The Media and Cultural Studies graduate said that her interest in this topic stemmed from personal experience: ‘I realised that I enjoyed taking care of my family even though sometimes it was frustrating financially. I chose this topic because I needed to understand what I was going through and what my brother went through when he started his first job. I wanted to understand if it was a responsibility or a burden and why it is dominant amongst black families and to possibly find a solution to end the cycle of Black Tax.’
Her research findings suggest that black people are born into Black Tax. ‘We don’t have a choice. We were not just disadvantaged by apartheid but our problem stems back to colonisation when our land was taken away from us,’ she said.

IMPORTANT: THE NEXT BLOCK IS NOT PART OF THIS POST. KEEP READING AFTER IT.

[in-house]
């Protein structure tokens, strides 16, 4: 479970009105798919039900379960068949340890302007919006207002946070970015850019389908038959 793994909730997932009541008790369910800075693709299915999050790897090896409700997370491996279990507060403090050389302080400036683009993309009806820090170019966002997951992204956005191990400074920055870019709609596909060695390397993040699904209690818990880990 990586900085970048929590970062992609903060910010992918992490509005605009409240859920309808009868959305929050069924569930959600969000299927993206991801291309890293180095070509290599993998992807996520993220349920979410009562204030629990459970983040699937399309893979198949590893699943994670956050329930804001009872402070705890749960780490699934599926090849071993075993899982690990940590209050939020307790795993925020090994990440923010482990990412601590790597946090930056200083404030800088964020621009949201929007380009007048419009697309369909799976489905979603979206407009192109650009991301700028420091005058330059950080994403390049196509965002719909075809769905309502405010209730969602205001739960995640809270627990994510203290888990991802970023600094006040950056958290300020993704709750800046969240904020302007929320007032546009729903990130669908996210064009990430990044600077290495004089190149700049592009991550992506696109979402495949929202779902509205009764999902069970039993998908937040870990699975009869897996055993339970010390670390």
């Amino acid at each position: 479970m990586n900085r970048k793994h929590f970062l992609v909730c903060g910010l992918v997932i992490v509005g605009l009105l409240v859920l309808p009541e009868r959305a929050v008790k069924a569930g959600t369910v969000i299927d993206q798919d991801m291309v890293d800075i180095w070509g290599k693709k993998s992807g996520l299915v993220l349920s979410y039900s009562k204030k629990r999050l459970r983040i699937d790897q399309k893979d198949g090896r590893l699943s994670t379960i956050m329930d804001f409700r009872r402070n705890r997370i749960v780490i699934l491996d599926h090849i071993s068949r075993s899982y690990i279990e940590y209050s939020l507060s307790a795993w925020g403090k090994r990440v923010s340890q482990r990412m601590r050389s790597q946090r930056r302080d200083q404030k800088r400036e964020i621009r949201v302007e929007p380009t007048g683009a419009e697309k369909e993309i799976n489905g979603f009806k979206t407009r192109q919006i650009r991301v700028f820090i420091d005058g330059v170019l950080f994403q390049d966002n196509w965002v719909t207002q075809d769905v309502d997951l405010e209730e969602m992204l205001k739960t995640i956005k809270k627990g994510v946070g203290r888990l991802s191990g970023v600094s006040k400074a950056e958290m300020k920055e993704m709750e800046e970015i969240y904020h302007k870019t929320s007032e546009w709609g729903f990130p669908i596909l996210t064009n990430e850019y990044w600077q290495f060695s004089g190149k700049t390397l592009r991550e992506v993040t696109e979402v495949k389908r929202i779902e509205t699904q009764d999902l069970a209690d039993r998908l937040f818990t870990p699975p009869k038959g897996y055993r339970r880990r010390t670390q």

Reflecting on the research process Komako said: ‘Interviewing different people from different backgrounds and hearing their opinions made me appreciate my brother Ayanda even more. He sacrificed a lot to get me through my undergraduate degree. I couldn’t even imagine how hard it must have been not to enjoy your first salary and having to put your sibling through school on an internship salary.’
She dedicated her degree to her brother and is also thankful for her family and friends’ support.
Komako plans to register for a Masters degree and is excited about what the future holds.